Austin Hewitt is doing a happy dance today. The 18-year-old high school senior from Greentown, Indiana, received some great news last week. He is officially in remission again from Ewing sarcoma.
His mother confirmed it, his doctor confirmed it, and Austin confirmed it in these joyous words: “OMG, thank Jesus!”
A member of Eastern High School’s show choir, Austin has been dancing since about the time he started walking. He was first diagnosed with the rare bone cancer in 2016 when he was 15. Months of treatment at Riley Hospital for Children at IU Health followed, until he was pronounced free of cancer in June 2017.
The cancer struck again a year later, and again Austin went through chemo. Ultimately, in perhaps the cruelest blow yet, his left leg was amputated to control the disease.
Austin, the son of Chuck and Tonya Hewitt, lives to perform, so losing a leg was a lot to accept. But not for this kid, who was fitted for a prosthetic not long after the surgery last fall.
Does he have a love-hate relationship with his new leg?
“Not at all! It’s been such a blessing that I have picked up dancing and walking as fast as I have. I’m still not perfect but much further than I thought I would be.”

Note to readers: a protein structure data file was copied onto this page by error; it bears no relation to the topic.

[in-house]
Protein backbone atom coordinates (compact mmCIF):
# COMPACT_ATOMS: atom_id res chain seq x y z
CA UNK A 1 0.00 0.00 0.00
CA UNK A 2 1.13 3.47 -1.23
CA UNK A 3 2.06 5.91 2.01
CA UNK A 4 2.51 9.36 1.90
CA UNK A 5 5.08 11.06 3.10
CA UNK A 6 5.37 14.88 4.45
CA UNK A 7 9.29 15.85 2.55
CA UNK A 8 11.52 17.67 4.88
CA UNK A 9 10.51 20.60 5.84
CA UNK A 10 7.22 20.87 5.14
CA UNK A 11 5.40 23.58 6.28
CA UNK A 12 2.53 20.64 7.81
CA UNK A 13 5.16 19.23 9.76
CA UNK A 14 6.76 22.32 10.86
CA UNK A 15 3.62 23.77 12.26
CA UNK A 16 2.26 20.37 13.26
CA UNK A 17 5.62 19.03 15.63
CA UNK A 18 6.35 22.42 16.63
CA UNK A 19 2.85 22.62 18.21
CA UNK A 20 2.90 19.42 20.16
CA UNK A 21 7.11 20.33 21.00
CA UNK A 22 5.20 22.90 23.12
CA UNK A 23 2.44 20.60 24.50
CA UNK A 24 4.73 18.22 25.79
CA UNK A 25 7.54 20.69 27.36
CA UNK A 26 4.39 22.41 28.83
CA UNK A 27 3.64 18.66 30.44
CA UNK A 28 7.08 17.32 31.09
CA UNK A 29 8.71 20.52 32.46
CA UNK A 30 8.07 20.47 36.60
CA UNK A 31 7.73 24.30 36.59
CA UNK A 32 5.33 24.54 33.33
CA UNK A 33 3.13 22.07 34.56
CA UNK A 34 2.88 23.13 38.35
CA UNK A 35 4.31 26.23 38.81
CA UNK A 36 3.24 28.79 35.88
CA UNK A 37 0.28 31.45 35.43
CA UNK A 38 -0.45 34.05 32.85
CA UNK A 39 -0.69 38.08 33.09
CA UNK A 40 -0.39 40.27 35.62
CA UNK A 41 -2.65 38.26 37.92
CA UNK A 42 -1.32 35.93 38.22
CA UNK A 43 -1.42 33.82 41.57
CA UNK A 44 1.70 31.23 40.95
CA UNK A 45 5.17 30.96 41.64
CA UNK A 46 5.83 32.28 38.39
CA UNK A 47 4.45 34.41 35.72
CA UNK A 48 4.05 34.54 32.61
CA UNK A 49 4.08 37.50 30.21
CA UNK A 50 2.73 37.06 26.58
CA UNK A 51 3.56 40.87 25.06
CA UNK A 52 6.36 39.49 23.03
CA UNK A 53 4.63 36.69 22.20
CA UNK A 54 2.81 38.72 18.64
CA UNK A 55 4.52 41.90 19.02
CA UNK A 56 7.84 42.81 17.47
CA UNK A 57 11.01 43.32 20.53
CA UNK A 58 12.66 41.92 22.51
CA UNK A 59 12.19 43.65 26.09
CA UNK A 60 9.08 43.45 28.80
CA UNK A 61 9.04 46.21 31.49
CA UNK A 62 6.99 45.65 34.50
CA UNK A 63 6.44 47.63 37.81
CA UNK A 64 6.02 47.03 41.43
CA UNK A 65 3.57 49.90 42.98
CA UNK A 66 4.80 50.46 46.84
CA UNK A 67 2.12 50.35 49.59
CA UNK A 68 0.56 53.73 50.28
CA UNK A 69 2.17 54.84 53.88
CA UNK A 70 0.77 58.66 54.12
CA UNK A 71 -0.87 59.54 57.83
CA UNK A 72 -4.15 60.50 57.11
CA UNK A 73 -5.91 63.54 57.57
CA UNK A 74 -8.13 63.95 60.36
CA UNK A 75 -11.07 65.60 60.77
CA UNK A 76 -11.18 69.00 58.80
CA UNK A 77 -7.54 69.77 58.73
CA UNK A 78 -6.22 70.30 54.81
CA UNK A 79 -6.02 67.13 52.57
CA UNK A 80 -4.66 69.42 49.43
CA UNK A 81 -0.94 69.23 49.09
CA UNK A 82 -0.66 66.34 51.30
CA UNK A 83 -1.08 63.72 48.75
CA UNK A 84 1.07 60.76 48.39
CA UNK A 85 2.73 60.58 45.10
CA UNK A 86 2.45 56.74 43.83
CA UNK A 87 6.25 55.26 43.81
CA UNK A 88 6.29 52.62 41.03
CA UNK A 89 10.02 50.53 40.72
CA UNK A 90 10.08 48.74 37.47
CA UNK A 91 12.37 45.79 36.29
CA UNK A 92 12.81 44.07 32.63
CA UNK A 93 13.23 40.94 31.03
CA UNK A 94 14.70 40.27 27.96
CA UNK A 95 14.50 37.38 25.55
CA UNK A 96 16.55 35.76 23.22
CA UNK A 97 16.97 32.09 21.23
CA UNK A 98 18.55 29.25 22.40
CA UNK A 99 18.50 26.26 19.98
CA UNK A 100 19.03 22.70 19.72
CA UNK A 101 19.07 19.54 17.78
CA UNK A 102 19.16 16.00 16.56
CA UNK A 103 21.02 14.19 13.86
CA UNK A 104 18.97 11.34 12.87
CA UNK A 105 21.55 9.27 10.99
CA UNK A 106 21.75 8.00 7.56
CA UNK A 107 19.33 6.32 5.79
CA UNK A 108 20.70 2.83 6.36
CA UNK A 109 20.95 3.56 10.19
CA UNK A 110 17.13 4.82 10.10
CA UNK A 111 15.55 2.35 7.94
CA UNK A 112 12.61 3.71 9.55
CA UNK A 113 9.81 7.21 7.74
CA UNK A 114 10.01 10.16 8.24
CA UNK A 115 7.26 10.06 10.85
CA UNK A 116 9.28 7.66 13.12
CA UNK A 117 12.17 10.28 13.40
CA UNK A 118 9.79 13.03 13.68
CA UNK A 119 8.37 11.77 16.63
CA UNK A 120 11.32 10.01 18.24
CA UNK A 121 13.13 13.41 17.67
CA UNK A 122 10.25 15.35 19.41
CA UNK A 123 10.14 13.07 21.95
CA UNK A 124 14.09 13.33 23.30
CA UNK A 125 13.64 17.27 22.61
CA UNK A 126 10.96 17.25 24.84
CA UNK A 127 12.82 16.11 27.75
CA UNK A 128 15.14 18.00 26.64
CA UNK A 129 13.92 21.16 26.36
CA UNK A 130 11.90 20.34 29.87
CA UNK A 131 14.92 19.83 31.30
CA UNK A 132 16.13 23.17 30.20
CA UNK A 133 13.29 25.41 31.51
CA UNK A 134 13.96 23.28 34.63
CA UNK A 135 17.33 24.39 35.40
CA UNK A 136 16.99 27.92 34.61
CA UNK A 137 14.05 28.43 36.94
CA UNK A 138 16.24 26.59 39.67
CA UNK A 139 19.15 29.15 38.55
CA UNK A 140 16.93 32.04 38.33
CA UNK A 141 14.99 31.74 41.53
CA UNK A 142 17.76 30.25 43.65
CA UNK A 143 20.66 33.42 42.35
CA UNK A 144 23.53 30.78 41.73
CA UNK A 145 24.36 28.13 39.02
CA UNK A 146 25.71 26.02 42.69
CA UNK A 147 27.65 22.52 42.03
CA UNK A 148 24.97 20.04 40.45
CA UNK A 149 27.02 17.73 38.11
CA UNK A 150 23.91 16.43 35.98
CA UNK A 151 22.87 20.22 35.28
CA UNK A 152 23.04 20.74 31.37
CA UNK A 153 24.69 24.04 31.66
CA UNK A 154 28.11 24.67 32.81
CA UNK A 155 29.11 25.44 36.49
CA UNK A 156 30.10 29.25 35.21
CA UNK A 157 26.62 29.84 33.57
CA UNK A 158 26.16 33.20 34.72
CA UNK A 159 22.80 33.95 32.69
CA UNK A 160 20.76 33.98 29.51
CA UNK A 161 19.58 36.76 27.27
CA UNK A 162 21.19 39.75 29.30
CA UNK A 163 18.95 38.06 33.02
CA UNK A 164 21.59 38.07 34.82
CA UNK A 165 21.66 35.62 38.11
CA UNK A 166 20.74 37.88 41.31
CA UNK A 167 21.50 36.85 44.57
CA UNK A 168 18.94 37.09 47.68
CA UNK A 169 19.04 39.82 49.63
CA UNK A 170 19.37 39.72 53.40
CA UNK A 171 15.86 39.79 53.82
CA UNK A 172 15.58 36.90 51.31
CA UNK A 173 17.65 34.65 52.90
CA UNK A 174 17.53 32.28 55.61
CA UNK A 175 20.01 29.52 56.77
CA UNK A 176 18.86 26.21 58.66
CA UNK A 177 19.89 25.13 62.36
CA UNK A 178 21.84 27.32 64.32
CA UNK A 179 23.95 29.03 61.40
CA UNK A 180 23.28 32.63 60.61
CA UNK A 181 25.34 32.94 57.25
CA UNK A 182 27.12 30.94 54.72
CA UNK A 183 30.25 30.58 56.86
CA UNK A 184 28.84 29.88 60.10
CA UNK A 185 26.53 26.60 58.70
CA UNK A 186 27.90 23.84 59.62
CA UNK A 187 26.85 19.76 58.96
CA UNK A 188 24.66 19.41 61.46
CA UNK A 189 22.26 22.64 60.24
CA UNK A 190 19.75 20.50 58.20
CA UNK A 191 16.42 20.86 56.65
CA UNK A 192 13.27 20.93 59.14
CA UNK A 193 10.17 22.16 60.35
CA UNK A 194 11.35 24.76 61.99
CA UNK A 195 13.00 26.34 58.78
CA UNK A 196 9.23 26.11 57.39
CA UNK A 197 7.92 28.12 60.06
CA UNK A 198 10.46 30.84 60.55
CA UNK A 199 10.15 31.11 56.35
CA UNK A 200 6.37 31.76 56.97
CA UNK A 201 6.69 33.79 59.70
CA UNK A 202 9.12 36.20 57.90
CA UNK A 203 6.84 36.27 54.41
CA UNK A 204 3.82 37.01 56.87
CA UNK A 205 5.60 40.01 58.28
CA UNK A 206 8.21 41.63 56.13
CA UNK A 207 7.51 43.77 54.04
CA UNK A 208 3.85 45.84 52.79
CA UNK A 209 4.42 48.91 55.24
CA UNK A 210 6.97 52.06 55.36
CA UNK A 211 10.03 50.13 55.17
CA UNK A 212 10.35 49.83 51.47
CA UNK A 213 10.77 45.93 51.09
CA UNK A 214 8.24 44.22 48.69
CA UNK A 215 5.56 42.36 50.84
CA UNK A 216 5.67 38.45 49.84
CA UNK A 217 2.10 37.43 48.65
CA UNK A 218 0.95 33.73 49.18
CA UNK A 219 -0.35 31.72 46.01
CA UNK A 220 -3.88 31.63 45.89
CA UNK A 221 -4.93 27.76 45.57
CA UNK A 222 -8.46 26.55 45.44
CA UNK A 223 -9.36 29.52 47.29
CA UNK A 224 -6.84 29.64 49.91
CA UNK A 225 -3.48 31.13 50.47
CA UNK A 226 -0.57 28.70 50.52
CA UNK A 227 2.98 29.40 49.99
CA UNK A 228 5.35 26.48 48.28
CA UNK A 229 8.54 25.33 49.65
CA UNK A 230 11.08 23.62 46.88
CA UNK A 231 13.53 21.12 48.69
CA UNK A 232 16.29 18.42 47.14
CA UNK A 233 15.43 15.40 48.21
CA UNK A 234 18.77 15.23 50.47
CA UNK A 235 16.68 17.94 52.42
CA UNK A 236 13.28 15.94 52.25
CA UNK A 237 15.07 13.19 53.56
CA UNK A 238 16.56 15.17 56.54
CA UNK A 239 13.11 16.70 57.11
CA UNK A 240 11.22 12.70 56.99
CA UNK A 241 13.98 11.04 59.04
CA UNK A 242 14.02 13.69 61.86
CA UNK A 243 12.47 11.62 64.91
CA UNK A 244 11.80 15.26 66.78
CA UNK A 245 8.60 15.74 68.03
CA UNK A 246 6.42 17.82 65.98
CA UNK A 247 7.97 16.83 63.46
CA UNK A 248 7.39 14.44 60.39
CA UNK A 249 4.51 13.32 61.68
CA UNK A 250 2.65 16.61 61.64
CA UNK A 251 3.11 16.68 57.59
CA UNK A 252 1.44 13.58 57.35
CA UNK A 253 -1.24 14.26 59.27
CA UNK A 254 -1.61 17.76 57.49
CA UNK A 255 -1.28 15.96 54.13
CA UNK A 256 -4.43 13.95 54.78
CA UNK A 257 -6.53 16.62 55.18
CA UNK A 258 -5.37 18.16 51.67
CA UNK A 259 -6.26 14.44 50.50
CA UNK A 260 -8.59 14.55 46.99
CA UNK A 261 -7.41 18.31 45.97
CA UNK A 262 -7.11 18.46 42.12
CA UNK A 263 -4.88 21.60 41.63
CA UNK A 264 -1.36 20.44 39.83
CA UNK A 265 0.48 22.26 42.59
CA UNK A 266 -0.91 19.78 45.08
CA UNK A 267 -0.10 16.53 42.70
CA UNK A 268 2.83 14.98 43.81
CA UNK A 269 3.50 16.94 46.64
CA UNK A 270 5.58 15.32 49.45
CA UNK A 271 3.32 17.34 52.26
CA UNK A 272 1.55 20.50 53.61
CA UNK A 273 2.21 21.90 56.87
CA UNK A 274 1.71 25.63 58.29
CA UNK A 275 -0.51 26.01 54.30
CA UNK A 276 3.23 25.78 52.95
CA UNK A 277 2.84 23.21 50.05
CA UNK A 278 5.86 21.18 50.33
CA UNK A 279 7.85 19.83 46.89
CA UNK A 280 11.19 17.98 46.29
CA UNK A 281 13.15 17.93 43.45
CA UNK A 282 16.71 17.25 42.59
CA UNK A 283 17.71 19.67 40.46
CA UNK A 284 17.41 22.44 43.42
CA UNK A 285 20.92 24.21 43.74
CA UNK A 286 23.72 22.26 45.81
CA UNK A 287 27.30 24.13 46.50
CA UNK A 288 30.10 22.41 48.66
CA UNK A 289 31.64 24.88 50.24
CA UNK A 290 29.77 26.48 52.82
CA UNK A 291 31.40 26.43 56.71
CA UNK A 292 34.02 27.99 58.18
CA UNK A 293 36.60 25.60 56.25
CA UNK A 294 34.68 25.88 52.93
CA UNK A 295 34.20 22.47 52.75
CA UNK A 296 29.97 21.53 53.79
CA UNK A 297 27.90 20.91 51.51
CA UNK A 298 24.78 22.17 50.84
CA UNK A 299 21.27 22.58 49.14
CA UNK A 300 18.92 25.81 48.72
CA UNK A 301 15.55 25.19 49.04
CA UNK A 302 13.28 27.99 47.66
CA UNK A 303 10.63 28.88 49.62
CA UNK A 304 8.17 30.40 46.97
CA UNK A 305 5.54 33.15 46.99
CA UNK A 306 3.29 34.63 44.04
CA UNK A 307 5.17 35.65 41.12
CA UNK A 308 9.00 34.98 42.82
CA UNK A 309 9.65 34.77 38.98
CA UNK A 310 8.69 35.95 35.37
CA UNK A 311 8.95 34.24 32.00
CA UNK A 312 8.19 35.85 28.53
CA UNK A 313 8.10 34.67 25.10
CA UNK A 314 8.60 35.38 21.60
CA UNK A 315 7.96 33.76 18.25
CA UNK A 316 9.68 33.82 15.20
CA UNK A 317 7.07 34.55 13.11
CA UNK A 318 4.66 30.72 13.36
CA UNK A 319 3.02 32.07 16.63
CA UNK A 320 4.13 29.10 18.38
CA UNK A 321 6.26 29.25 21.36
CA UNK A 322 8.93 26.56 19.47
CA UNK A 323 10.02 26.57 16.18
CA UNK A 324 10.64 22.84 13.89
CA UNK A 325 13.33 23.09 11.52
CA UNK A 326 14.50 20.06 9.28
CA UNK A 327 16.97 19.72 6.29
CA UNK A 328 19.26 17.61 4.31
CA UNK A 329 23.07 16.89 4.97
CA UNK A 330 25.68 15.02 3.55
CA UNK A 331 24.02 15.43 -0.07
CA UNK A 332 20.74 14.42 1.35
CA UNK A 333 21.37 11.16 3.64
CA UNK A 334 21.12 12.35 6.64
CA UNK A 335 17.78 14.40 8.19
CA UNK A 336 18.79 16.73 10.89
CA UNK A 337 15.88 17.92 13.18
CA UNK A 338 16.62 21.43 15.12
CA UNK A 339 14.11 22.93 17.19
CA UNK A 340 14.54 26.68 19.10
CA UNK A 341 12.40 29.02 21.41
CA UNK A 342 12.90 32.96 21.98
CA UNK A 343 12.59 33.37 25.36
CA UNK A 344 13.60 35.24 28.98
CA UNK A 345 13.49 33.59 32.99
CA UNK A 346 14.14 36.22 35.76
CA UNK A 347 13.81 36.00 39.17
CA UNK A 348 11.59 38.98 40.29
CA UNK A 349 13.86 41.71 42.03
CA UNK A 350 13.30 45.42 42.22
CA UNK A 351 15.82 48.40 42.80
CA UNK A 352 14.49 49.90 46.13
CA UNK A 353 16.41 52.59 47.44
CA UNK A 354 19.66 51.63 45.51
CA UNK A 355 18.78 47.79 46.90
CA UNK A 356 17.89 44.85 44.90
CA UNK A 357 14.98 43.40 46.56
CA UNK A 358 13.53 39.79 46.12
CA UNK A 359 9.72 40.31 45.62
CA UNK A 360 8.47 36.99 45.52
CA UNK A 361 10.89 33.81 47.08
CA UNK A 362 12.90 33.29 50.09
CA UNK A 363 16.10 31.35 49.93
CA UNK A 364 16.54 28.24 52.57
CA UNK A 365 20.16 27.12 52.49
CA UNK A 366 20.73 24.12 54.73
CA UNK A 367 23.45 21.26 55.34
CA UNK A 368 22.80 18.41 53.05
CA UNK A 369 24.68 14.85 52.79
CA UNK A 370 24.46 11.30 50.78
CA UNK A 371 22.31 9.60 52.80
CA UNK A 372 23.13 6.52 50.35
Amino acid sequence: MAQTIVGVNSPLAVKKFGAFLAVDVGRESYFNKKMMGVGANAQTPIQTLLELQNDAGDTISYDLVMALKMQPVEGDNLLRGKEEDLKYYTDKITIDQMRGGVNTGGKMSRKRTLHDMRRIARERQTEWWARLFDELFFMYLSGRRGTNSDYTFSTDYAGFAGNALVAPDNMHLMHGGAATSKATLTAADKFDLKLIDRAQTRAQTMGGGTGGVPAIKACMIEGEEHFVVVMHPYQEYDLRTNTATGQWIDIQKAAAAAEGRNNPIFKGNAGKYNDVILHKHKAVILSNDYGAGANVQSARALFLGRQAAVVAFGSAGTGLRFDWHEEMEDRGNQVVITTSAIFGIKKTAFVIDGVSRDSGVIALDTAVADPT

You read that right. Austin is dancing again.
In fact, that’s what he was doing when his oncologist, Dr. April Rahrig, called him Wednesday during the school day.
“I heard the news during life guard class at school in a text from my mom because I missed the call from my doctor because I was dancing in choir class.”
His mom’s text was simple, but glorious: “You are officially in remission. Hallelujah!”
Austin, she said, “has been through hell and back and had a smile on his face most of the time.”
“Now to keep him in remission and all cancer away from his body. That’s my daily prayer.”
Calling Austin “a strong guy and an inspiration to many,” Dr. Rahrig said her patient “is in the best shape we could hope for” after chemotherapy and surgery. “We are entering a time where Austin can focus more on what he is passionate about rather than focusing on the next treatment plan.”
She has seen his passion for performing firsthand.
“He performs at Riley every December with his show choir. It is moving and inspirational to see his creativity and talent in action after all he has overcome.”
Like a true champion, Austin announced that he was going to Disney World to celebrate. It’s officially his senior class trip, but the timing couldn’t be better.
Asked if he planned to dance at Disney, the teen said, “I want to dance with a princess.”
Austin plans to attend Indiana Wesleyan University in the fall to study music therapy, with the goal of one day working at Riley.
But first, he has more singing and dancing to do. He’ll take on the lead role of Horace Vandergelder in the musical “Hello Dolly!” next month for his high school’s spring production.
– By Maureen Gilmer, IU Health senior journalist